Go to Asheville Dec. 1 or 8 for the Southern Highland Craft Guild’s Artists’ Holiday Sale to relieve Christmas stress.You’ll find handcrafted goods at 10 percent to 50 percent off, and you’ll meet talented craftspeople and see truly remarkable artistry. In addition to exquisite jewelry, there’ll be items made from a variety of materials, such as fiber, paper, glass and wood. And, of course, there will be ceramics. Rose Tripoli Mueller of Valdese is a ceramic artist and a member of the guild. The 70-year-old already has begun packing her unique masks, sculptures, containers and jewelry for the sale. Ask the Yonkers, N.Y., native about her work, and she’ll gladly talk about her pieces or invite interested parties to thumb through her portfolio, rich with photos of her incredible ceramic fountains and curious creations inspired by her aunt, who was a cloistered nun.What Mueller really likes to talk about, though, is the Southern Highland Craft Guild. She’s among a handful of members who earlier this year agreed to become representatives of the SHCG. Mueller travels in and around Burke County, telling groups about the guild and giving people an opportunity to see and handle samples of guild members’ work. In addition to displaying contemporary crafts, Mueller shows the work of members who preserve old methods and designs by creating items that look and feel just as they did when fashioned 100 years ago or longer.Mueller tells people that the SHCG, with headquarters at the Folk Art Center in Asheville, is an educational, nonprofit organization founded in 1930. In 1892, an art-educated Yalie-turned-Presbyterian-missionary named Frances Louisa Goodrich settled in a rural mountain community north of Asheville. Her job was to educate children and do social work, but her goal became to improve the lives of impoverished mountain families in Southern Appalachia. Goodrich encouraged women to revive traditional craft skills, such as those that had produced intricate woven products during the mid-1800s, and to sell their handmade goods.Some years later, Goodrich founded Allanstand Cottage Industries. The small enterprise commissioned traditional handcrafted products from men and women living in the Appalachian region and then sold them locally and through mail order. In 1908, Goodrich opened a shop in downtown Asheville. She incorporated the business in 1917 and deeded the property in 1931 to the Southern Mountain Handicraft Guild, which had formed recently. The guild later became the Southern Highland Craft Guild.The first piece of handiwork Goodrich had seen while serving the mountain community was an antebellum coverlet with a complex double bow knot pattern. Mueller carries with her an example of that pattern when she travels to speak about the SHCG, explaining that many of the guild’s members replicate traditional crafts in their weaving, wood-carving, basketry, broom-making and pottery.“It has to be high-quality old” for members’ products to be considered heritage art, Mueller said. Heritage artists use the same materials, designs and methods as in days gone by.Mueller is not a heritage artist, but in addition to her contemporary ceramic products, she enjoys working with Victorian clay. “During Victorian times, mothers would make up this clay from salt and cornstarch,” said Mueller, who wouldn’t divulge her recipe. “Children did the modeling after Mother made the clay.”Before Mueller’s recipe hardens, she forms flowers and then paints them. “This is just a fun thing,” said Mueller. “My real work as an artist is fired clay.” Mueller, who holds a degree in art education from State University of New York Art School at New Paltz, has demonstrated working with Victorian clay during educational programs, something many SHCG members regularly do for the public at the Folk Art Center, in schools and for community groups. All educational events are free. The guild’s mission is to bring together the crafts and the craftspeople of the Southern Highlands for the benefit of shared resources, education, marketing and conservation. More than 900 artisans comprise the SHCG, all talented craftspeople who underwent a rigorous application process including having their work juried. Only artists living in the mountain counties of North Carolina and South Carolina, Alabama, Georgia, Kentucky, Maryland, Tennessee, Virginia and West Virginia can join. A mere moment’s examination of Mueller’s work evokes wonder followed by curiosity: Where on Earth does she get her ideas?“A lot of inspiration for my work is Central and South America,” said Mueller, who, in her written artist’s statement, said, “I pray for guidance in my work. This guidance, at its best, helps me express the wordlessness of human experience, things such as love and forgiveness. Sometimes the information comes to me in a dream, an event, or a premonition only to be understood later.”Whatever the motivation, Mueller’s work is exceptional, a quality common among SHCG members. Mueller loves spreading the word about “this magnificent, age-old guild” and encourages people to contact her to do a presentation.Reach her at email@example.com.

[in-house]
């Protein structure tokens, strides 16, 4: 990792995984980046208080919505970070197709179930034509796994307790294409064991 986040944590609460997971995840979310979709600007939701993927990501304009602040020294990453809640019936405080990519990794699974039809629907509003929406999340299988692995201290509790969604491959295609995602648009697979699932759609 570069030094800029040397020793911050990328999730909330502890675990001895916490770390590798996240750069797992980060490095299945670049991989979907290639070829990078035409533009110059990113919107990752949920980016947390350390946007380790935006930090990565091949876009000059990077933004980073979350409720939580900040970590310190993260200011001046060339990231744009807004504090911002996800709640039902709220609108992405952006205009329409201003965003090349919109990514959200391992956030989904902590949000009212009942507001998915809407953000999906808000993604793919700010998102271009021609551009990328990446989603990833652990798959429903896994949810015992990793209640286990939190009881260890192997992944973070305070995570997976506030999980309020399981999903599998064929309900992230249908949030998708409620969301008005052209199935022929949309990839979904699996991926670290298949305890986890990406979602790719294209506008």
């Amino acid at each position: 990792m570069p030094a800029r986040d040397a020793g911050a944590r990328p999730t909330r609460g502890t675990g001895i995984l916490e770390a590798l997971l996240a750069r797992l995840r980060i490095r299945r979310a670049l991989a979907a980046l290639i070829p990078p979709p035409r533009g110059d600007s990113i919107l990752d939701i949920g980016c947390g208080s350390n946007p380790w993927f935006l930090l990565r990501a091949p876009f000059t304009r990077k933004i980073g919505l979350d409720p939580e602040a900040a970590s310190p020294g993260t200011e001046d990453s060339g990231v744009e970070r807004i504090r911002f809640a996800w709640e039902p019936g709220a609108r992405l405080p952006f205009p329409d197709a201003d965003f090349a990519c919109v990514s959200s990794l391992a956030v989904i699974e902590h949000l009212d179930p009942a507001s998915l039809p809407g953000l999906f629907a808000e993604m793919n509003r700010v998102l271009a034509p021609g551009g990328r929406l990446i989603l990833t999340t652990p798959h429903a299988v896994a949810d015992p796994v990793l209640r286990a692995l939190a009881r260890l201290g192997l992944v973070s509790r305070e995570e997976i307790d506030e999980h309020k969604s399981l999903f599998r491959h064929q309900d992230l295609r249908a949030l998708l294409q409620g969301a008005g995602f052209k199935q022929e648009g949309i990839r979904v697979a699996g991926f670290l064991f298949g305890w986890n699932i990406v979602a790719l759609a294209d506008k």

Friday, Nov. 23, 2012
Artists guild preserves heritage of Southern crafts
Group to hold sale of unique items in December
These five clown-shaped teapots earned Rose Tripoli Mueller her membership to the Southern Highland Craft Guild. The clay pieces were juried in 2006.
Rose Tripoli Mueller works on one of her vases. She often incorporates a face into her work.
Want to go? The Holiday Artists’ Sale will be held from 10 a.m. to 4 p.m. Dec. 1 and 8 at the Folk Art Center, at mile marker 382 on the Blue Ridge Parkway in Asheville. For information and a list of shops operated by the Southern Highland Craft Guild, visit www.craftguild.org or call the Folk Art Center at 828-298-7928.